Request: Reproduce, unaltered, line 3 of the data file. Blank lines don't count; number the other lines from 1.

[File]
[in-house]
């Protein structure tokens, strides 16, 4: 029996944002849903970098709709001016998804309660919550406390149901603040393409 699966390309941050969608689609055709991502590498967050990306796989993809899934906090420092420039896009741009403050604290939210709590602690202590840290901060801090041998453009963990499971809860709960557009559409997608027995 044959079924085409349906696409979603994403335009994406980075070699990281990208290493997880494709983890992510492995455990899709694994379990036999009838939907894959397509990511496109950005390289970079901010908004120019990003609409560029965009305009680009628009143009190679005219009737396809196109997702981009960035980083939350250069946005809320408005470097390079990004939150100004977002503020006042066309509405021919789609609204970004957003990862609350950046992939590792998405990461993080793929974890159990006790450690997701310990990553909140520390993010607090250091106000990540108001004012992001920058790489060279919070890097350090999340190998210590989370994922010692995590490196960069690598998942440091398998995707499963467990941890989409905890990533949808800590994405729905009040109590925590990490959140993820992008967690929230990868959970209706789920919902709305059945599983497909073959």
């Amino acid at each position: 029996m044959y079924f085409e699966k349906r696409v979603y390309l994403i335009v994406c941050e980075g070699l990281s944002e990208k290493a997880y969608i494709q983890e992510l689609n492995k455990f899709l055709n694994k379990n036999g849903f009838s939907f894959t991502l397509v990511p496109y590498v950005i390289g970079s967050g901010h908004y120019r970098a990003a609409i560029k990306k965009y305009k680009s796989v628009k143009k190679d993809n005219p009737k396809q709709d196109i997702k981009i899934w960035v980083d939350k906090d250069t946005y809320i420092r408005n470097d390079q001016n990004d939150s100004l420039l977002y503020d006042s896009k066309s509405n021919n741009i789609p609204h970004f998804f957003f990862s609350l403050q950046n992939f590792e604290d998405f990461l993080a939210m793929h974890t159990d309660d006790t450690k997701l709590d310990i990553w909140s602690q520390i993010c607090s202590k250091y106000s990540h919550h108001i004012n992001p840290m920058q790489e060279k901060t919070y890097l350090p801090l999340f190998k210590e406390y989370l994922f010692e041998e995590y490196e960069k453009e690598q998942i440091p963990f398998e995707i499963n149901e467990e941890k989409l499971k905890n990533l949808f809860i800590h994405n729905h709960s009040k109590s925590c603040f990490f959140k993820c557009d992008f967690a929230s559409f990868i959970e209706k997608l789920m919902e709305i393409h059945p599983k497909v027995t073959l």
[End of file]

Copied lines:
């Amino acid at each position: 029996m044959y079924f085409e699966k349906r696409v979603y390309l994403i335009v994406c941050e980075g070699l990281s944002e990208k290493a997880y969608i494709q983890e992510l689609n492995k455990f899709l055709n694994k379990n036999g849903f009838s939907f894959t991502l397509v990511p496109y590498v950005i390289g970079s967050g901010h908004y120019r970098a990003a609409i560029k990306k965009y305009k680009s796989v628009k143009k190679d993809n005219p009737k396809q709709d196109i997702k981009i899934w960035v980083d939350k906090d250069t946005y809320i420092r408005n470097d390079q001016n990004d939150s100004l420039l977002y503020d006042s896009k066309s509405n021919n741009i789609p609204h970004f998804f957003f990862s609350l403050q950046n992939f590792e604290d998405f990461l993080a939210m793929h974890t159990d309660d006790t450690k997701l709590d310990i990553w909140s602690q520390i993010c607090s202590k250091y106000s990540h919550h108001i004012n992001p840290m920058q790489e060279k901060t919070y890097l350090p801090l999340f190998k210590e406390y989370l994922f010692e041998e995590y490196e960069k453009e690598q998942i440091p963990f398998e995707i499963n149901e467990e941890k989409l499971k905890n990533l949808f809860i800590h994405n729905h709960s009040k109590s925590c603040f990490f959140k993820c557009d992008f967690a929230s559409f990868i959970e209706k997608l789920m919902e709305i393409h059945p599983k497909v027995t073959l």